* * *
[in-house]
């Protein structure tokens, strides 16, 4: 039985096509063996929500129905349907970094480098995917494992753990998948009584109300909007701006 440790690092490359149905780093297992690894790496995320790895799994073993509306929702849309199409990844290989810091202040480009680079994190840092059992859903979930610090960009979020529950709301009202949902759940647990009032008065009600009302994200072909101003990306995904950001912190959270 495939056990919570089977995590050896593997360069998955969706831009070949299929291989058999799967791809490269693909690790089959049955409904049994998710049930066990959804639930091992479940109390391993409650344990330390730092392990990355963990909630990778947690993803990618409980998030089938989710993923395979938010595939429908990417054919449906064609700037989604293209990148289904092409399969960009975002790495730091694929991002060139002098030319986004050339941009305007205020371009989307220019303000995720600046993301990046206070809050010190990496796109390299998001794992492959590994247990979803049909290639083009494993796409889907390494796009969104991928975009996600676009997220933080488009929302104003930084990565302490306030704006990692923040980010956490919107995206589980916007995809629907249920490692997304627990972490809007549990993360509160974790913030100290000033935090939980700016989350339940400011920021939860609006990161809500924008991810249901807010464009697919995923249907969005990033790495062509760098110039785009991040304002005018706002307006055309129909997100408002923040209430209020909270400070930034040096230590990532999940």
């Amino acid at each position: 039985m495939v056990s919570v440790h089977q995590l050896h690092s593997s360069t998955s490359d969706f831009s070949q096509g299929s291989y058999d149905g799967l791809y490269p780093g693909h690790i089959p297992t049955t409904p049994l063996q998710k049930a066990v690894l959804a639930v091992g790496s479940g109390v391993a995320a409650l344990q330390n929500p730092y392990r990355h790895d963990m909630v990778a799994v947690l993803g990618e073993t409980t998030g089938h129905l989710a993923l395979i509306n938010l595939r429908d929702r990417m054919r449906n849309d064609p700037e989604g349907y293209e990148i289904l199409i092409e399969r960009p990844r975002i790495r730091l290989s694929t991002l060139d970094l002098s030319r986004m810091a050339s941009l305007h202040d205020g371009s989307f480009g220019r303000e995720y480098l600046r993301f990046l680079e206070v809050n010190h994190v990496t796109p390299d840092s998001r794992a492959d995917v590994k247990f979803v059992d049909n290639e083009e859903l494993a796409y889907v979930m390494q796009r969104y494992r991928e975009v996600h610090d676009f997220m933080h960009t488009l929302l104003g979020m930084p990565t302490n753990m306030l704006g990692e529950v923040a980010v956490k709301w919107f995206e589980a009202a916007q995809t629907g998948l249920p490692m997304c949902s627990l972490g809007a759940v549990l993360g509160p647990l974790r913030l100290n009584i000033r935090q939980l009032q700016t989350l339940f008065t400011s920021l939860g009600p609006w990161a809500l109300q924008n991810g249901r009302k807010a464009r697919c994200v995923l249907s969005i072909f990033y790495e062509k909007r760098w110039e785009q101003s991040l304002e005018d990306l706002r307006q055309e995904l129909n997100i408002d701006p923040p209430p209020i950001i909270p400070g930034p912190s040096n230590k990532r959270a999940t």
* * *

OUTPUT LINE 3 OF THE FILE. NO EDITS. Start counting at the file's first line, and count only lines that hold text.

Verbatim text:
């Amino acid at each position: 039985m495939v056990s919570v440790h089977q995590l050896h690092s593997s360069t998955s490359d969706f831009s070949q096509g299929s291989y058999d149905g799967l791809y490269p780093g693909h690790i089959p297992t049955t409904p049994l063996q998710k049930a066990v690894l959804a639930v091992g790496s479940g109390v391993a995320a409650l344990q330390n929500p730092y392990r990355h790895d963990m909630v990778a799994v947690l993803g990618e073993t409980t998030g089938h129905l989710a993923l395979i509306n938010l595939r429908d929702r990417m054919r449906n849309d064609p700037e989604g349907y293209e990148i289904l199409i092409e399969r960009p990844r975002i790495r730091l290989s694929t991002l060139d970094l002098s030319r986004m810091a050339s941009l305007h202040d205020g371009s989307f480009g220019r303000e995720y480098l600046r993301f990046l680079e206070v809050n010190h994190v990496t796109p390299d840092s998001r794992a492959d995917v590994k247990f979803v059992d049909n290639e083009e859903l494993a796409y889907v979930m390494q796009r969104y494992r991928e975009v996600h610090d676009f997220m933080h960009t488009l929302l104003g979020m930084p990565t302490n753990m306030l704006g990692e529950v923040a980010v956490k709301w919107f995206e589980a009202a916007q995809t629907g998948l249920p490692m997304c949902s627990l972490g809007a759940v549990l993360g509160p647990l974790r913030l100290n009584i000033r935090q939980l009032q700016t989350l339940f008065t400011s920021l939860g009600p609006w990161a809500l109300q924008n991810g249901r009302k807010a464009r697919c994200v995923l249907s969005i072909f990033y790495e062509k909007r760098w110039e785009q101003s991040l304002e005018d990306l706002r307006q055309e995904l129909n997100i408002d701006p923040p209430p209020i950001i909270p400070g930034p912190s040096n230590k990532r959270a999940t």